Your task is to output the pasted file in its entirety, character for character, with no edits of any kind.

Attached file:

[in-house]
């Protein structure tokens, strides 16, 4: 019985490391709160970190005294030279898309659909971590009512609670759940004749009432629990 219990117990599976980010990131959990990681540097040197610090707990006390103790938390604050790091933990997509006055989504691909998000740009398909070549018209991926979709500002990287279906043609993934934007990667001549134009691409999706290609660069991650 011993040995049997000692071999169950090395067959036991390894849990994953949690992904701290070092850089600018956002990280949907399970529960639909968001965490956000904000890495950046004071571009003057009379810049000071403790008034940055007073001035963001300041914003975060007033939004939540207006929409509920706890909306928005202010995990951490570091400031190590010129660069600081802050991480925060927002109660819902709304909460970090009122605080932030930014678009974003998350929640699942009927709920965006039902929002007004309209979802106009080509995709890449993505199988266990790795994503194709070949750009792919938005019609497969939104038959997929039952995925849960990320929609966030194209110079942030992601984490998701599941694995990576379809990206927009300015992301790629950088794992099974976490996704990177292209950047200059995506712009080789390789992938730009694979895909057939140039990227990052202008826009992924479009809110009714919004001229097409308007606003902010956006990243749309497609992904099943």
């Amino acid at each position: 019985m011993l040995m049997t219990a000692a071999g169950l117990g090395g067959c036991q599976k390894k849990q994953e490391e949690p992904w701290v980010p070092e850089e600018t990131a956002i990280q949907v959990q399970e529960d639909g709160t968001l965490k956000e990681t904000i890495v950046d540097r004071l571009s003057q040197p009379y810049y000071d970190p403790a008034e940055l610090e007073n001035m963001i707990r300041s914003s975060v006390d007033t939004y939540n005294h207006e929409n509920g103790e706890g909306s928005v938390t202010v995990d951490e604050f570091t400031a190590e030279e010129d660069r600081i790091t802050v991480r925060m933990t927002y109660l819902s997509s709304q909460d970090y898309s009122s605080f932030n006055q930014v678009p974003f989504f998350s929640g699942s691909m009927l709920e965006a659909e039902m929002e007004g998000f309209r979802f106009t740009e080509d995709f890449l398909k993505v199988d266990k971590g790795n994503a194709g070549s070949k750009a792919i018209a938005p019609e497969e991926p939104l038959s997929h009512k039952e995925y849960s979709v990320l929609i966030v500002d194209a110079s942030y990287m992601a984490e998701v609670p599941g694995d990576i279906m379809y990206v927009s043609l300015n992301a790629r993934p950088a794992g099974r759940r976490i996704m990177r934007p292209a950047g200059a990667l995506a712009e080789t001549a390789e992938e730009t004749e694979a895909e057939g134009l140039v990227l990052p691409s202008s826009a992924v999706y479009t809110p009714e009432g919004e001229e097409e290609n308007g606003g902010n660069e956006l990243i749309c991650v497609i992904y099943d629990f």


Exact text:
[in-house]
């Protein structure tokens, strides 16, 4: 019985490391709160970190005294030279898309659909971590009512609670759940004749009432629990 219990117990599976980010990131959990990681540097040197610090707990006390103790938390604050790091933990997509006055989504691909998000740009398909070549018209991926979709500002990287279906043609993934934007990667001549134009691409999706290609660069991650 011993040995049997000692071999169950090395067959036991390894849990994953949690992904701290070092850089600018956002990280949907399970529960639909968001965490956000904000890495950046004071571009003057009379810049000071403790008034940055007073001035963001300041914003975060007033939004939540207006929409509920706890909306928005202010995990951490570091400031190590010129660069600081802050991480925060927002109660819902709304909460970090009122605080932030930014678009974003998350929640699942009927709920965006039902929002007004309209979802106009080509995709890449993505199988266990790795994503194709070949750009792919938005019609497969939104038959997929039952995925849960990320929609966030194209110079942030992601984490998701599941694995990576379809990206927009300015992301790629950088794992099974976490996704990177292209950047200059995506712009080789390789992938730009694979895909057939140039990227990052202008826009992924479009809110009714919004001229097409308007606003902010956006990243749309497609992904099943």
């Amino acid at each position: 019985m011993l040995m049997t219990a000692a071999g169950l117990g090395g067959c036991q599976k390894k849990q994953e490391e949690p992904w701290v980010p070092e850089e600018t990131a956002i990280q949907v959990q399970e529960d639909g709160t968001l965490k956000e990681t904000i890495v950046d540097r004071l571009s003057q040197p009379y810049y000071d970190p403790a008034e940055l610090e007073n001035m963001i707990r300041s914003s975060v006390d007033t939004y939540n005294h207006e929409n509920g103790e706890g909306s928005v938390t202010v995990d951490e604050f570091t400031a190590e030279e010129d660069r600081i790091t802050v991480r925060m933990t927002y109660l819902s997509s709304q909460d970090y898309s009122s605080f932030n006055q930014v678009p974003f989504f998350s929640g699942s691909m009927l709920e965006a659909e039902m929002e007004g998000f309209r979802f106009t740009e080509d995709f890449l398909k993505v199988d266990k971590g790795n994503a194709g070549s070949k750009a792919i018209a938005p019609e497969e991926p939104l038959s997929h009512k039952e995925y849960s979709v990320l929609i966030v500002d194209a110079s942030y990287m992601a984490e998701v609670p599941g694995d990576i279906m379809y990206v927009s043609l300015n992301a790629r993934p950088a794992g099974r759940r976490i996704m990177r934007p292209a950047g200059a990667l995506a712009e080789t001549a390789e992938e730009t004749e694979a895909e057939g134009l140039v990227l990052p691409s202008s826009a992924v999706y479009t809110p009714e009432g919004e001229e097409e290609n308007g606003g902010n660069e956006l990243i749309c991650v497609i992904y099943d629990f």